i’m not happy with the bill my lawyer sent me. what can i do?
now let’s consider your options.
We all know that legal fees can be expensive. Most of the time you will understand your lawyer’s fees and will be comfortable to pay the bill. Sometimes, however, the client is not happy and there may be different reasons why a client can be unhappy with lawyer fees.
In this article, we want to provide you with a few options of what you can do to resolve any issues that you may have with your legal bill. Be aware that there are time limits that apply to certain actions in relation to legal costs. Make sure that you familiarize yourself with these limits and adhere to them. It is also important to note that this information about the Legal Profession Act - New South Wales applies only in Family Court matters in the following circumstances:
- New cost agreements entered into with your lawyer after 30 June 2008.
- If you retained your lawyer after 30 June 2008, even if your case was pending on that date.
- If you filed a fresh application in a court under the Family Law Act after 30 June 2008.
If you are not happy with your bill, discuss it with your lawyer. Most clients resolve their concerns about the legal fees by simply discussing it with their lawyers. You can even discuss this before receiving your bill. If your lawyer understands your concerns, he or she may agree to review the fees.
Usually, your legal bill will give you a total amount that is due for the work. The work done by your lawyer will be summarised. You are however entitled to ask for an itemized bill that lists each item of work done and the amount charged for each item. By reviewing each item you can work out which parts of the legal costs you are unhappy about. Your lawyer may not charge you for preparing an itemised bill.
Take note, that the total amount of the bill may increase once each aspect of the work is itemized.
If you are not happy with the outcome of your discussions with your lawyer about the legal fees, you have the option of independent mediation. You can discuss your concerns with the assistance of an independent facilitator. Cost mediation can be formal or informal. The mediator cannot give you legal advice and cannot decide whether the costs were fair or reasonable. But mediation is normally cheaper and quicker than Cost Assessment.
Cost assessment is a process where an independent court-appointed person would assess your bill and your objections to it. The assessor can decide what is a fair and reasonable amount for you to pay.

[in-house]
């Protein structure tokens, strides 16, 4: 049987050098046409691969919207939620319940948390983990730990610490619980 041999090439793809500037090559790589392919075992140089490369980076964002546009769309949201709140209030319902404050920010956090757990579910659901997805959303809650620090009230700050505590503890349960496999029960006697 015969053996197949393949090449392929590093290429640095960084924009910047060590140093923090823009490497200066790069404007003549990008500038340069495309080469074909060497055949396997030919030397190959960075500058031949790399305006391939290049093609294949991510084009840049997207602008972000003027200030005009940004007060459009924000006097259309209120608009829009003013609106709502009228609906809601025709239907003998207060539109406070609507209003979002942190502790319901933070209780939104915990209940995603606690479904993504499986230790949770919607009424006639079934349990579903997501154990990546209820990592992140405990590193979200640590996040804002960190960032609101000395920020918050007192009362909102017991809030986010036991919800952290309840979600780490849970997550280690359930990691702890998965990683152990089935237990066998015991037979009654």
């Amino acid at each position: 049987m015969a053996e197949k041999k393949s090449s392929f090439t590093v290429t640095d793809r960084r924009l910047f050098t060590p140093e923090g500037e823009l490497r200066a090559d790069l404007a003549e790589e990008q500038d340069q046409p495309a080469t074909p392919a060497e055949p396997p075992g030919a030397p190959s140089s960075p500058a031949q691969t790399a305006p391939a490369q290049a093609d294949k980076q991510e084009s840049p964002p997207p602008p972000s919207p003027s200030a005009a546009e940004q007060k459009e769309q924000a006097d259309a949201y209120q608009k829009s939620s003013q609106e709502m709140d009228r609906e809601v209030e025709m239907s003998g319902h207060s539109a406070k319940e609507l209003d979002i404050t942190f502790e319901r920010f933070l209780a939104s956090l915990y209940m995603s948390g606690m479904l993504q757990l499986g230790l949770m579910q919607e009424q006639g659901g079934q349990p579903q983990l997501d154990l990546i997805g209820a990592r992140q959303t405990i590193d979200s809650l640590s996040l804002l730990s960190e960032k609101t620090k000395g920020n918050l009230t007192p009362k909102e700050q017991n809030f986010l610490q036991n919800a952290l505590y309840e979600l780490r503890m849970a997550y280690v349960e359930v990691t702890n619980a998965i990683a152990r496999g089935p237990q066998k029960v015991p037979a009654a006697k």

You must apply for a cost assessment within 12 months from receiving your bill or receiving a request to pay the bill, or from when you paid the bill. The Supreme Court of NSW can grant you an extension, but will only do so in special circumstances.
Take note: You can apply for a cost assessment even if you have paid all or part of your legal costs. This applies even if you paid without receiving a bill.
You have to pay a fee for applying for a cost assessment. However, if your bill is reduced by 15% or more, your lawyer may be required to pay the costs of the assessment; or if your lawyer did not disclose costs properly.
If you want more information on how to apply for a cost assessment, contact the Supreme Court Costs Assessment Scheme.
If you feel that your cost agreement is unfair or unreasonable, you can apply to a costs assessor to set it aside. The entire agreement can be set aside or just a part of it. Once it is set aside, the cost assessor will decide on the actual costs that are payable.
If none of the options mentioned above feels appropriate to you, there may be other ways to resolve your concerns about your legal bill. Speak with a lawyer to discuss your options.
If you fail to pay your bill, your lawyer may take you to court. However, your lawyer can only start with legal action against you 30 days after giving you the bill. If you have requested an itemised bill, then he or she can only start with legal action against you 30 days after giving you the itemised bill. Your lawyer may not start with legal action against you during a cost assessment process.
We hope that the information we provide in this article will assist you to choose the best option for your particular circumstances. If you need more information, you can contact:
Legal profession regulators – cost mediation and assessments
- Office of the Legal Services Commissioner
Ph: (02) 9377 1800
Freecall: 1800 242 958
- Law Society of New South Wales
Ph: (02) 9926 0333
- Supreme Court Costs Assessment Scheme
Ph: (02) 9230 8111
Legal and procedural advice – get free legal advice from the following organisations
Telephone and internet legal advice service.
Ph: 1300 888 529 or http://www.lawaccess.nsw.gov.au
- Community Legal Centres (CLCs)
A list of CLCs in your area is available by calling:
Ph: (02) 9318 2355 or www.nswclc.org.au
- Legal Aid Commission of NSW
If you need face-to-face advice after you have spoken to LawAccess go to www.legalaid.nsw.gov
- Local Court Chamber Registrars
If your lawyer has initiated action to recover outstanding costs, you can contact your Local Court Chamber Registrar for advice about your Local Court procedure.
Disclaimer : This article provides basic information only and is not a substitute for a professional or legal advice. It is prudent to obtain legal advice from a family lawyer.